The Game Depression Plays With Your Mind
I think of depression as the game Whac-a-Mole I played in the arcade as a kid. You know, the one where you take a mallet and smack a mole back into its hole, only to have another one pop up next to you. Depression can be just as tricky. Right when you think you have a leg up on it, it thinks of one more way to pop up and drag you back down into the pit.
Depression knows all kinds of tricks to win this game. One of its favorites is convincing you that brooding or obsessing about your issues helps. In reality, putting your mind in overdrive is usually a losing strategy.
If you’ve ever felt depressed, perhaps you know what I’m talking about. It’s early in the morning and you have things you know you need to do, like workout, walk your dog or, say, arrive to your job on time. But your brain kicks in and tells you that, instead, you should think about your problems—just a little bit more.
Your brain convinces you this is an excellent way to spend your time. It instructs you to indulge yourself, because if you think about your problems some more you will figure them out. The issue is that so often what you are really doing is brooding. And in a warped way, it feels really good to ruminate, in the same way it does when you scratch a mosquito bite.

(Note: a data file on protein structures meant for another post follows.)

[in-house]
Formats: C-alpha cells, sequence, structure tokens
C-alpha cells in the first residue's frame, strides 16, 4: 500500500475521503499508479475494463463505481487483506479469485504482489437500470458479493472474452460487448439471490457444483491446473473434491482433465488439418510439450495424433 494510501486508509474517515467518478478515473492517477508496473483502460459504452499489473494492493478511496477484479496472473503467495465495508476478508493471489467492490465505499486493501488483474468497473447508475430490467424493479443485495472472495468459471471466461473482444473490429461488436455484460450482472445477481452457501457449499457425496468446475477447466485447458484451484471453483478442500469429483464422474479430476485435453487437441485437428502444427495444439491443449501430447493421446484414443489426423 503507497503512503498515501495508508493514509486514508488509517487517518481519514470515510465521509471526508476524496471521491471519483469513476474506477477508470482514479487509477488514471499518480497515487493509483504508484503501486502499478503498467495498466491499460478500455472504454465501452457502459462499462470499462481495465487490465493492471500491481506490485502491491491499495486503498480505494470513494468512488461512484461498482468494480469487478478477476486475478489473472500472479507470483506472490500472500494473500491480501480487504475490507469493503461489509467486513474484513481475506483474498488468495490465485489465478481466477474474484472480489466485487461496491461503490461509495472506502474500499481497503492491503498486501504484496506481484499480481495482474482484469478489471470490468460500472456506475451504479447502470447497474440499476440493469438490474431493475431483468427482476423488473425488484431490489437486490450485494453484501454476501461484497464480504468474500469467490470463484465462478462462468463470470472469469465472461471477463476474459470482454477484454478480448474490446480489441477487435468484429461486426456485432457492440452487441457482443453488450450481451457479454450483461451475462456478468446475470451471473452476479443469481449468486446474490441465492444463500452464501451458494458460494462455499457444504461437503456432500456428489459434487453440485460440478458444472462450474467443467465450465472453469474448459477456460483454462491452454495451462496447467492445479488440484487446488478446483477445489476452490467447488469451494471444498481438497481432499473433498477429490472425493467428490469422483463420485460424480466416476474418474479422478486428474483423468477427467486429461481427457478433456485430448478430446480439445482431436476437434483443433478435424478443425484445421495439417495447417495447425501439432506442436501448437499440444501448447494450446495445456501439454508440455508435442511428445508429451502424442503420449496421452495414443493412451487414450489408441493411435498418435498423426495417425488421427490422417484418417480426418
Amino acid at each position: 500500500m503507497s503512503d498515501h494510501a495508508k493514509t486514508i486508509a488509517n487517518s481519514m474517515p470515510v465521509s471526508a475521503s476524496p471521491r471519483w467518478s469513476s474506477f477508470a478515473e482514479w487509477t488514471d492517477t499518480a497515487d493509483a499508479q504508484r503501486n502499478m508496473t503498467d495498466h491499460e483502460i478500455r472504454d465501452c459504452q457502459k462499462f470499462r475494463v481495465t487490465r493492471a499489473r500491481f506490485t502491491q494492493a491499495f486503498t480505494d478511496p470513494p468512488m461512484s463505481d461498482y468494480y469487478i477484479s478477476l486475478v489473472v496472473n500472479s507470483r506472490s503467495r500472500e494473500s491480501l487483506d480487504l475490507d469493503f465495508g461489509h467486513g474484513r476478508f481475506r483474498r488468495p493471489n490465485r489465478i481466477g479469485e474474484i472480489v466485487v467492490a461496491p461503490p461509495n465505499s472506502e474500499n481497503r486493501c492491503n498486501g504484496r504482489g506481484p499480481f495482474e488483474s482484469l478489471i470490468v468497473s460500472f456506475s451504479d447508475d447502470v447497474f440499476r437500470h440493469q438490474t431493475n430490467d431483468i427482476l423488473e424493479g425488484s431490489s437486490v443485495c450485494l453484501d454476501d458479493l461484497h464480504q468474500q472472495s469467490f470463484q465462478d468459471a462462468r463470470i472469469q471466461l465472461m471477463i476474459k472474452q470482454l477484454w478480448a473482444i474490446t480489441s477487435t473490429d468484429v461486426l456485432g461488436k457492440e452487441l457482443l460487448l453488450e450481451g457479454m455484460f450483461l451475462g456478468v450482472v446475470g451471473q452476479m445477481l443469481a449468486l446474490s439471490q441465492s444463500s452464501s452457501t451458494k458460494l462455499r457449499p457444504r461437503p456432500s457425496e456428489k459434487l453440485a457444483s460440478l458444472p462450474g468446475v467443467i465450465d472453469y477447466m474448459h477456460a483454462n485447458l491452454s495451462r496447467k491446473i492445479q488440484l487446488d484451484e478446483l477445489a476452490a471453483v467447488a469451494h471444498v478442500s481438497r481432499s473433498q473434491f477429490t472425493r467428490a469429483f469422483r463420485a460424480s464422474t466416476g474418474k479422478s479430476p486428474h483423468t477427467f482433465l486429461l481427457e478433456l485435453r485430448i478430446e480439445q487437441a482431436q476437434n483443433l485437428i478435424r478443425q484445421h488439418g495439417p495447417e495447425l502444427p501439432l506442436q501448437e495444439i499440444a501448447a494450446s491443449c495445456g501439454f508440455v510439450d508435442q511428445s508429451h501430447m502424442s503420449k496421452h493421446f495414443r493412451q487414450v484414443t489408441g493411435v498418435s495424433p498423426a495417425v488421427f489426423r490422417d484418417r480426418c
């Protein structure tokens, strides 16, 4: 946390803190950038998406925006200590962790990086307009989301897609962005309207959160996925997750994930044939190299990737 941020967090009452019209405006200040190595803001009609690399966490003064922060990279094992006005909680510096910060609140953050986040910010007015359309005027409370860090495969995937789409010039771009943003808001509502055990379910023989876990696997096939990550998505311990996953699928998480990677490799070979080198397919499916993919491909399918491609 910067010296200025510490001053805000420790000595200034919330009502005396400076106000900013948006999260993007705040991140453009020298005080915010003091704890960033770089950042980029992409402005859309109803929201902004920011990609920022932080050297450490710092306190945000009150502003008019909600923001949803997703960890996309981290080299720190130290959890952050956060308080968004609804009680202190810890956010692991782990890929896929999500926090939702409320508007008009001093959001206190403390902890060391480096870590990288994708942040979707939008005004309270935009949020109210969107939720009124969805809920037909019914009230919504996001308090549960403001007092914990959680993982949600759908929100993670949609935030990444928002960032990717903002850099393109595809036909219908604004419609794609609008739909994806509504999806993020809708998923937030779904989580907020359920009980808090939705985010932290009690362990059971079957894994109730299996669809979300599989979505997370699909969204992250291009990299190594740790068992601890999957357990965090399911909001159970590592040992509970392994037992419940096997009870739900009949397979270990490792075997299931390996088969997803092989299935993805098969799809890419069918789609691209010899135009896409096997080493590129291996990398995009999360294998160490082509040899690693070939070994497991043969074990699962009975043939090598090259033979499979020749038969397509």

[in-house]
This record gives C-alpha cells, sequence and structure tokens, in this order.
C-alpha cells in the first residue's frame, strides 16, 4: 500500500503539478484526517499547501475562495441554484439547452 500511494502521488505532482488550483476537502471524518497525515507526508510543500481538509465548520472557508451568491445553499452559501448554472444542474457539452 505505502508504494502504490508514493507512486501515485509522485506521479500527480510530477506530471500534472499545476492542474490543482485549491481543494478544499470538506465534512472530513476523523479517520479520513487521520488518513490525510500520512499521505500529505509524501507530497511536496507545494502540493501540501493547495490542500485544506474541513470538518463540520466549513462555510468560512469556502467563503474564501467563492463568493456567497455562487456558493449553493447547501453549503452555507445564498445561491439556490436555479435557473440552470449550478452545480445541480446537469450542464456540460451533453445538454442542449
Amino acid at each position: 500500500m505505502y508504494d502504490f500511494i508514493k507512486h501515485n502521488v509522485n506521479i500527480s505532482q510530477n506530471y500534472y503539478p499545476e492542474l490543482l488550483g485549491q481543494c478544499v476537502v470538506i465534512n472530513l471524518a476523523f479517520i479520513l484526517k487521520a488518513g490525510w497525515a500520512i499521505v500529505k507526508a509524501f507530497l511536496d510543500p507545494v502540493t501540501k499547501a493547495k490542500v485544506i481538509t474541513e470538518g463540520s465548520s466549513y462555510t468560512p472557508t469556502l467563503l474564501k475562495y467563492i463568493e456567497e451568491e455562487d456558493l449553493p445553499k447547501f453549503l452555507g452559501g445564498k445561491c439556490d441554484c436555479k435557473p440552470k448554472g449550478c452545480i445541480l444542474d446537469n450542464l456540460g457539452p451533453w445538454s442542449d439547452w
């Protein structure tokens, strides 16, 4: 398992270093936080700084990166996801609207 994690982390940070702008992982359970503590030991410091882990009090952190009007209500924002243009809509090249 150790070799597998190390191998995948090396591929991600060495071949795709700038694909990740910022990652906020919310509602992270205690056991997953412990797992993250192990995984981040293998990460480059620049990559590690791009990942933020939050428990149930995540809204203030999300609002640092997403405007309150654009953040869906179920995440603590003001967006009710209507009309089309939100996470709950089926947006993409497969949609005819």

So, you are off to the races and the tape starts to loop again and again. You think about that thing you said at work (was it stupid or not?), the reasons your boyfriend gave you for dumping you, whether you raised your voice too much in front of the kids, why your marriage fell apart, the feedback you got in your last unsuccessful job interview—all of it, in detail.
Before you know it—although you were only going to think about it for a little while—40 or 50 minutes have passed. Now there is no time left for the gym, or anything else you needed to get done, and you feel bad about that too.
No good comes of this mind game. I’m not saying that people don’t find solutions when thinking about their problems. I’m saying that ruminating, obsessing and brooding rarely help you work through your depression or anxiety.
And the reason it is so hard to stop doing this to yourself is because your brain is playing tricks on you. It is incredibly sophisticated and powerful, and it can bring you down. But it can also lift you up, if you let it.
Recognizing what your brain is up to is part of the solution, and it is incredibly empowering. So, the next time your brain tells you to stay inside and spend more time thinking about how you “messed up,” smack it hard with your mallet.